What is Hay Fever?
Specialists prefer hay fever to be called allergic rhinitis.
CREDIT: Allergy image via Shutterstock
Simply put, it's a misnomer. Doctors and researchers who specialize in allergies prefer the term "allergic rhinitis," because hay is not the culprit and most allergies don't involve any fever.
About 40 million Americans suffer from the condition, whatever it's called. Symptoms include stuffy and runny nose, watery and itchy eyes, sneezing, wheezing and cough.
"There are dozens of substances that potentially can cause trouble in those of us who are susceptible to allergies, but trees are usually the first on the scene during spring allergy season," says Jay M. Portnoy, M.D., president of the American College of Allergy, Asthma and Immunology (ACAAI) and chief, section of allergy, asthma & immunology at Children's Mercy Hospitals & Clinics in Kansas City, Mo. "Rain can provide some initial relief by reducing tree pollen counts, but it also can spur the growth of grass and weeds later in the spring and in early summer, producing more pollen."
In many parts of the country, this spring saw a perfect storm of allergy conditions.
"A dry and cold winter followed by recent heavy rains has resulted in a slightly delayed onset of spring tree pollens," said Paul Ratner, M.D., Medical Director of Sylvana Research in San Antonio, Texas. "The primary tree pollen, Oak, began appearing mid-March, and within a week, extremely high pollen counts were recorded. The tree pollen season is expected to last through early May."
Heavy precipitation in many areas of the U.S. is associated with a greater release of seasonal pollens according to Clifford W. Bassett, M.D., a fellow of the ACAAI and a clinical assistant professor of medicine at the Long Island College Hospital in Brooklyn, N.Y.
"We are seeing many patients over the past several weeks, both adults and children, with complaints that may be difficult for them to differentiate from a cold, allergy or sinus problem. Once they are diagnosed with a seasonal allergy, an individual allergy treatment program can be prescribed for their relief," Dr. Bassett said.
"Last year we had record high pollen levels in New York City and expect that trend to continue. It's very important to begin treatment before symptoms progress," he said.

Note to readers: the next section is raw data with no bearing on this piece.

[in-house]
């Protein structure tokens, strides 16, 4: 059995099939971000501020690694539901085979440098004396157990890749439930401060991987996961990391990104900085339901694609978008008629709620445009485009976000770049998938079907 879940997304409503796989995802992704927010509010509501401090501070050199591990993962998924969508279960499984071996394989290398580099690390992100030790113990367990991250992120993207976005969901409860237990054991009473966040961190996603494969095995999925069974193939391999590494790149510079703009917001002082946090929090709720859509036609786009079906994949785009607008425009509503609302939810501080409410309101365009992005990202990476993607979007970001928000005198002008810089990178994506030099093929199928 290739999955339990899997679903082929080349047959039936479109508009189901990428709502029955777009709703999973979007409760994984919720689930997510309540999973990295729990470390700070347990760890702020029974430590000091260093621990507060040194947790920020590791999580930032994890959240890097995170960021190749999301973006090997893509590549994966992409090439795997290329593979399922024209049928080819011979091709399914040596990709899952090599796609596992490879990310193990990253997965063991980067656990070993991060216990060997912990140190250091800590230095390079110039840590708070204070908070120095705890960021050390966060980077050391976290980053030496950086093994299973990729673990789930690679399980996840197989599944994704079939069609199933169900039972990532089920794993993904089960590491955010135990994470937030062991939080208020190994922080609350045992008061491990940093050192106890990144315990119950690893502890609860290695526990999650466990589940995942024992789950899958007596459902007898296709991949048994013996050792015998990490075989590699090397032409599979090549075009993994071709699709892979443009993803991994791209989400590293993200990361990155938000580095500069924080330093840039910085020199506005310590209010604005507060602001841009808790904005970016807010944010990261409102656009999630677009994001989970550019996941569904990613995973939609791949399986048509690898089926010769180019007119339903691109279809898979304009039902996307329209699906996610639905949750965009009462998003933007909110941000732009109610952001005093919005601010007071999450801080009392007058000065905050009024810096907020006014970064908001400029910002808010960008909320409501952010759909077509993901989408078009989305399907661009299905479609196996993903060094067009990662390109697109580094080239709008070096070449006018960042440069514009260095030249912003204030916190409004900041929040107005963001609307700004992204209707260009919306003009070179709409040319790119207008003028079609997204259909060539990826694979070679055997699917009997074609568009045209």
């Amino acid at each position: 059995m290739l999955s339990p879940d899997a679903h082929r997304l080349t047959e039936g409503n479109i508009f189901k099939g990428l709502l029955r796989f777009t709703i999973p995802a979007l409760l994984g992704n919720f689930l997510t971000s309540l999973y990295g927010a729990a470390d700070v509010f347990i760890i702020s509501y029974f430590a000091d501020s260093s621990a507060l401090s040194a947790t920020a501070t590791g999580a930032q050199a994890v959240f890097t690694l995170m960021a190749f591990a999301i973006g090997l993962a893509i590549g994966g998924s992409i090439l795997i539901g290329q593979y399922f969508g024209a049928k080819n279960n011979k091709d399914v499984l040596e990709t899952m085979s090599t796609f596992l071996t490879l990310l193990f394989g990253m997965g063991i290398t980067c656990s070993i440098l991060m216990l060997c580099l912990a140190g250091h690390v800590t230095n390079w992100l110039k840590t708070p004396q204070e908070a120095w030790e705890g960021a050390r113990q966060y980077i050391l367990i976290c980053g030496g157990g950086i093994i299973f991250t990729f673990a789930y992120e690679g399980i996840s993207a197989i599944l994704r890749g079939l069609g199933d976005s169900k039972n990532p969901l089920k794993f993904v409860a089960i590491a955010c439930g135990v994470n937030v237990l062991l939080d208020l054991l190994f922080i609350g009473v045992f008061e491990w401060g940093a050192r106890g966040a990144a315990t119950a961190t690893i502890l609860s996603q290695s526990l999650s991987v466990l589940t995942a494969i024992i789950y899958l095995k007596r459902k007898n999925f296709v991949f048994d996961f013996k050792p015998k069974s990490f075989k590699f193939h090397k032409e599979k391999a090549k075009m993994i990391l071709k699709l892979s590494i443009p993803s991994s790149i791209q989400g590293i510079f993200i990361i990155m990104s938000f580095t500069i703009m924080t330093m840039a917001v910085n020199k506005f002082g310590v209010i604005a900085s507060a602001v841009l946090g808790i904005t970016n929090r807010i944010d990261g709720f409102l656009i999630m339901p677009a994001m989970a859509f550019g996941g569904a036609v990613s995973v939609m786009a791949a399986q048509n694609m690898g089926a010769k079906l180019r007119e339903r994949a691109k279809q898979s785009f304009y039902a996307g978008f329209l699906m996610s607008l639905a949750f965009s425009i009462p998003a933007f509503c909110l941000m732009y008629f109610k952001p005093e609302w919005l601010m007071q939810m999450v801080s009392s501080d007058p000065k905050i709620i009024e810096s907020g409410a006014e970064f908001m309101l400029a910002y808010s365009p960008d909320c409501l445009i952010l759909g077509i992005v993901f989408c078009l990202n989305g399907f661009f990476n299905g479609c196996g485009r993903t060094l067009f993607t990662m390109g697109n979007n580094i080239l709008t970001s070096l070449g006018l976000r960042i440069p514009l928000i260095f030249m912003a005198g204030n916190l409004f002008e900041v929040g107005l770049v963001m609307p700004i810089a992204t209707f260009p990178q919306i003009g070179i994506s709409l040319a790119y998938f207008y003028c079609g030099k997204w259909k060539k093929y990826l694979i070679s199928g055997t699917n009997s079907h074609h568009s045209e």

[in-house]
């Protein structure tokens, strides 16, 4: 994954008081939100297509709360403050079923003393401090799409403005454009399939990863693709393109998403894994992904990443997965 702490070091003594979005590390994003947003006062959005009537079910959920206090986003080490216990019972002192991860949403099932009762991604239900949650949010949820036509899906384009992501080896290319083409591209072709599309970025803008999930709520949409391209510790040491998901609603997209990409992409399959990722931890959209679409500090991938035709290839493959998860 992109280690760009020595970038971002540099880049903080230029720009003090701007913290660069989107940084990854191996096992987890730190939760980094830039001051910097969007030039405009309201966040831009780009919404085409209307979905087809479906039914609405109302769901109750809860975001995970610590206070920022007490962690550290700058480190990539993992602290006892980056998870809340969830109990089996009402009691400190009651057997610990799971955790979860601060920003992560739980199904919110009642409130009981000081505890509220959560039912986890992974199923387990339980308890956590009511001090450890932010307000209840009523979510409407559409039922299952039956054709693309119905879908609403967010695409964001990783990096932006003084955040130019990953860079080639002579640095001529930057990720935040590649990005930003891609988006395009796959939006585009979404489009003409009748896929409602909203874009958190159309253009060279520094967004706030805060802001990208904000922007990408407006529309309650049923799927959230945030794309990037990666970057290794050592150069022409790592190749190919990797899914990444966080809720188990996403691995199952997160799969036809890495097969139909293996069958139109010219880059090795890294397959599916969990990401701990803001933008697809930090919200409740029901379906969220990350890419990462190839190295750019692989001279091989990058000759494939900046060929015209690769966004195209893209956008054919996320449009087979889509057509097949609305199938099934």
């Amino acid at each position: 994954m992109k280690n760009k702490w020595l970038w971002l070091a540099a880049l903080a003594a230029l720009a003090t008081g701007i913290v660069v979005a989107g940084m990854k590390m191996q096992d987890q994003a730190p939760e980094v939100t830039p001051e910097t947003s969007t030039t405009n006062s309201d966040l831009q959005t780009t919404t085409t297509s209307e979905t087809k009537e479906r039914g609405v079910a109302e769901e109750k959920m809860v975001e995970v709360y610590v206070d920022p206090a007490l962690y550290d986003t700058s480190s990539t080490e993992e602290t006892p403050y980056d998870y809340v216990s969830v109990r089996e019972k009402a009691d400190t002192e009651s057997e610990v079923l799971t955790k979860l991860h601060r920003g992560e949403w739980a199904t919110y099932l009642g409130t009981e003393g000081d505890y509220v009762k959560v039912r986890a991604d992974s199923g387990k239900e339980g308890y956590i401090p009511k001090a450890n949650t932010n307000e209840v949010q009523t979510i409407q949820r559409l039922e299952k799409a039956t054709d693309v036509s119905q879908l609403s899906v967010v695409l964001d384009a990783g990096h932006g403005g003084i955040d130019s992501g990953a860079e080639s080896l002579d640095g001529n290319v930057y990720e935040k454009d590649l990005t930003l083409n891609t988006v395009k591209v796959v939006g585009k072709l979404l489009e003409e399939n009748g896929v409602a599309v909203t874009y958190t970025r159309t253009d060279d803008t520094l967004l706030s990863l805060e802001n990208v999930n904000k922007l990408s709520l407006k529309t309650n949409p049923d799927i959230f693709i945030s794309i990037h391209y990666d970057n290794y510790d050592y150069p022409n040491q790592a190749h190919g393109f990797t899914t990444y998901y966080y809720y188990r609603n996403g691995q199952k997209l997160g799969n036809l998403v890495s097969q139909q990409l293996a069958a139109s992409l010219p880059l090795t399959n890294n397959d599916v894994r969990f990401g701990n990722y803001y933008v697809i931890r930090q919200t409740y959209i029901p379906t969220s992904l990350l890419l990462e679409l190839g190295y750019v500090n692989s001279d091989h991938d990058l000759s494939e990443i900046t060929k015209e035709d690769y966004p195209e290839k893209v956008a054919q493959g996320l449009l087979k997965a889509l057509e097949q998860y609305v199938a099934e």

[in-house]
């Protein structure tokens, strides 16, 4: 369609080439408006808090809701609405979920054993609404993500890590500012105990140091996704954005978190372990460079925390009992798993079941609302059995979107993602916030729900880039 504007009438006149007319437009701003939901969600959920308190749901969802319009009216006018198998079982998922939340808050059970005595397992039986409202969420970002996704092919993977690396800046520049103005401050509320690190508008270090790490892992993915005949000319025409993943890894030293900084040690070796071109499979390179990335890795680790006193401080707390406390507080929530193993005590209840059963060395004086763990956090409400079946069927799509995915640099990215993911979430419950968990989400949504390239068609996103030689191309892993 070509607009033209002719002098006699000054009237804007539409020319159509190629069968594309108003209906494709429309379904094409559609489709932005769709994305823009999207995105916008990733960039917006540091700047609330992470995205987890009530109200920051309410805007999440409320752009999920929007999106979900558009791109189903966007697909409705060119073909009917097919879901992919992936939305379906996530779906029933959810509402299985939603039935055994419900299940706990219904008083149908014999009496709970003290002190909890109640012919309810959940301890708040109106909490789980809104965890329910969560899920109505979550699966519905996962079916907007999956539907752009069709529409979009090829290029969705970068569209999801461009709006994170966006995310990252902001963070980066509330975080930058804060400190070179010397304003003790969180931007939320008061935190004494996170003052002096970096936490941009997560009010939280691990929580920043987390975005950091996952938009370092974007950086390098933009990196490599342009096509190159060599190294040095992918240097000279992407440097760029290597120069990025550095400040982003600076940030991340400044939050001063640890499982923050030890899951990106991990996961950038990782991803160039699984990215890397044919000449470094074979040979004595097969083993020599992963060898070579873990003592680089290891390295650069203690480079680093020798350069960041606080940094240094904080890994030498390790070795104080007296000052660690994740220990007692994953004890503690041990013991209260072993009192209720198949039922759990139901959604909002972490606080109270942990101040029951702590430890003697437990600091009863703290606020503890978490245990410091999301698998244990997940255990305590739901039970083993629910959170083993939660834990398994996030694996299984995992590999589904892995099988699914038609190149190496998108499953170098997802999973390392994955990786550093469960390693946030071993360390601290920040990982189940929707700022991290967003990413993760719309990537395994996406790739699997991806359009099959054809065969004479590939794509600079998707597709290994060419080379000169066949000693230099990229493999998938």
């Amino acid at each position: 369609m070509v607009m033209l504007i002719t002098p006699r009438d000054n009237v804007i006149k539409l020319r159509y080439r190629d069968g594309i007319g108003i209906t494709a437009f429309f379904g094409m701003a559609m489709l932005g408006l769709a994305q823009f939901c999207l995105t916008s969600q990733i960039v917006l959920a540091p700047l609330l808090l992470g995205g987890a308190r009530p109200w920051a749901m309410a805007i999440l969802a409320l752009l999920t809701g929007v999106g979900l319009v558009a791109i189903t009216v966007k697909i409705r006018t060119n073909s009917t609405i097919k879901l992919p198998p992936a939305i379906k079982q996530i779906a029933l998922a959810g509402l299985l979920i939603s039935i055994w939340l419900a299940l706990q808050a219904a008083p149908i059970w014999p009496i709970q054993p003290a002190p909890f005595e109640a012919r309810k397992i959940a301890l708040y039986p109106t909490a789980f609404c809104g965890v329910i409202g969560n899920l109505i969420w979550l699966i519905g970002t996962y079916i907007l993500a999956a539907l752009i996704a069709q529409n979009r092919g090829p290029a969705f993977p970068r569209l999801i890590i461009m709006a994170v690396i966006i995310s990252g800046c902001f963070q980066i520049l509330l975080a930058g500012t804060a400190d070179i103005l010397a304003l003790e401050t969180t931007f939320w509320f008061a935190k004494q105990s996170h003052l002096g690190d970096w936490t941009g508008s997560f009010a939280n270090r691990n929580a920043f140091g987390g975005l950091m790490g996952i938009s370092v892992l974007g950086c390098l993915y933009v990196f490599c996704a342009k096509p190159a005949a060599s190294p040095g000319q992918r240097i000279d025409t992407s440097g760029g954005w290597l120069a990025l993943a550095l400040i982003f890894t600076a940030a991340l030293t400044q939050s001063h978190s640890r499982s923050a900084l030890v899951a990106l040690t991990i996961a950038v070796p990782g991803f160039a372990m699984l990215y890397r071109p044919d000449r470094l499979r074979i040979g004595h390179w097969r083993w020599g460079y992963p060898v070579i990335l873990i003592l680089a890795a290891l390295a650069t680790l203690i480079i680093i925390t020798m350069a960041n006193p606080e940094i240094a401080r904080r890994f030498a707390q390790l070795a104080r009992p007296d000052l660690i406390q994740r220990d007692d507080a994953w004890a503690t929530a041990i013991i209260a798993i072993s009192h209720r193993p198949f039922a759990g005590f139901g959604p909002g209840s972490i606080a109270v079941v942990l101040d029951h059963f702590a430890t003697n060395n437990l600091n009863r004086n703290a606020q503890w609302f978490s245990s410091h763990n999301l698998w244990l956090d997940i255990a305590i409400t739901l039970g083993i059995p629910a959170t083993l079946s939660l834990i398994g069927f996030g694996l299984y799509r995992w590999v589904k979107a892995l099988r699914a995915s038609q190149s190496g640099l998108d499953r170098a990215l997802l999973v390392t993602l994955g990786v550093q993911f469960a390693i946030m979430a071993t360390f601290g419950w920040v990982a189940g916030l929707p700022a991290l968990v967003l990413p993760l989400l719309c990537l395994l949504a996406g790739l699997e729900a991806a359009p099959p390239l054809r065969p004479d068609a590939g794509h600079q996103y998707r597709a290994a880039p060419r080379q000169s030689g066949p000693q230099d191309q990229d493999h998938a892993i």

There has been a prolonged snow cover on the ground from mid-November through mid-March said ACAAI President-Elect Richard G. Gower, M.D., Marycliff Allergy Specialists in Spokane, Wash. "Melting snow has revealed an abundance of outdoor mold growth and the use of indoor humidifiers has contributed to increased indoor mold counts. Trees began pollinating in early February and will continue through June, overlapping with our grass season in May and June."
The five most common allergens, according to the ACAAI are:
1. Trees produce pollen, the dust-like, male reproductive parts of plants that cause most allergies. In some southern states, trees can produce pollen as early as January, while pollen production usually begins in April in the north. The oak tree, which is prevalent throughout the United States, produces large quantities of pollen and is a major cause of allergies. Evergreens also can be troublemakers. Cedar, juniper, cypress and sequoia trees have all been known to cause allergies — and if you're allergic to one, you may be allergic to them all. Other suspects include elm trees, which are common in the eastern and midwestern regions, birch trees, olive trees, sycamores, and poplars, including cottonwoods, balsam and aspen.
2. Grasses usually come along to stir up allergy symptoms after trees are through pollinating — typically from late spring to early summer. Common culprits are timothy grass, Bermuda grass, sweet vernal, red top and some blue grasses.
3. Weeds are guilty of causing most of the allergy misery that occurs in the late summer and early fall. Top on the list of offenders is ragweed — which affects as many as 75 percent of all hay fever sufferers. Ragweed is found in virtually every region of the United States and, with 17 different species of the weed, there's plenty of pollen to keep people sneezing and sniffling until frost. Other common weed allergens are sagebrush, found predominantly in the west, pigweed and goosefoot pollen.
4. Molds are microscopic plants that reproduce by sending tiny spores into the air. They thrive in areas that are warm, dark and moist. Unlike pollen, which appears only in the warm weather months, mold can lurk in your house year-round.
5. Dust Mites are small (hundreds can live in a single gram of dust), eight-legged creatures that belong to the same family as spiders, chiggers and ticks. These culprits are hardy creatures that live well and multiply easily in warm, humid places. Favorite hideouts include carpets, upholstered furniture, bedding, clothes, soft toys and the fur of pets. The intruder is particularly malicious when trapped inside a closed-up house.
The ACAAI has more information that can help you get your allergies under control. Call its toll-free number 800-842-7777 or visit http://www.acaai.org to learn how you can have a life without allergies.
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